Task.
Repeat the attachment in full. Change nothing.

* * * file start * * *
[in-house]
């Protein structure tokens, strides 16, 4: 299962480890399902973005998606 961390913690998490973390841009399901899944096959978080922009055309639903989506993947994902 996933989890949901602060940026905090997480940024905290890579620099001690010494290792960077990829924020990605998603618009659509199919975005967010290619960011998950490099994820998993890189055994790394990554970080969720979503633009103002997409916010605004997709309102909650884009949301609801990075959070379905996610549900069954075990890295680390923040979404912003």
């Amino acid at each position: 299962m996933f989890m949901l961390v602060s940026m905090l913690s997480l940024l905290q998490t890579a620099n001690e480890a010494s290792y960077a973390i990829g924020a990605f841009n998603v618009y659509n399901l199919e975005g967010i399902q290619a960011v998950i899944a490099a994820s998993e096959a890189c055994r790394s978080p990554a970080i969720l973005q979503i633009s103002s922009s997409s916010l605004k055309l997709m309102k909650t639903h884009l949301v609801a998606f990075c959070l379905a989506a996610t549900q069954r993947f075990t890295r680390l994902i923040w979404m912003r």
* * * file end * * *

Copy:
[in-house]
């Protein structure tokens, strides 16, 4: 299962480890399902973005998606 961390913690998490973390841009399901899944096959978080922009055309639903989506993947994902 996933989890949901602060940026905090997480940024905290890579620099001690010494290792960077990829924020990605998603618009659509199919975005967010290619960011998950490099994820998993890189055994790394990554970080969720979503633009103002997409916010605004997709309102909650884009949301609801990075959070379905996610549900069954075990890295680390923040979404912003």
């Amino acid at each position: 299962m996933f989890m949901l961390v602060s940026m905090l913690s997480l940024l905290q998490t890579a620099n001690e480890a010494s290792y960077a973390i990829g924020a990605f841009n998603v618009y659509n399901l199919e975005g967010i399902q290619a960011v998950i899944a490099a994820s998993e096959a890189c055994r790394s978080p990554a970080i969720l973005q979503i633009s103002s922009s997409s916010l605004k055309l997709m309102k909650t639903h884009l949301v609801a998606f990075c959070l379905a989506a996610t549900q069954r993947f075990t890295r680390l994902i923040w979404m912003r």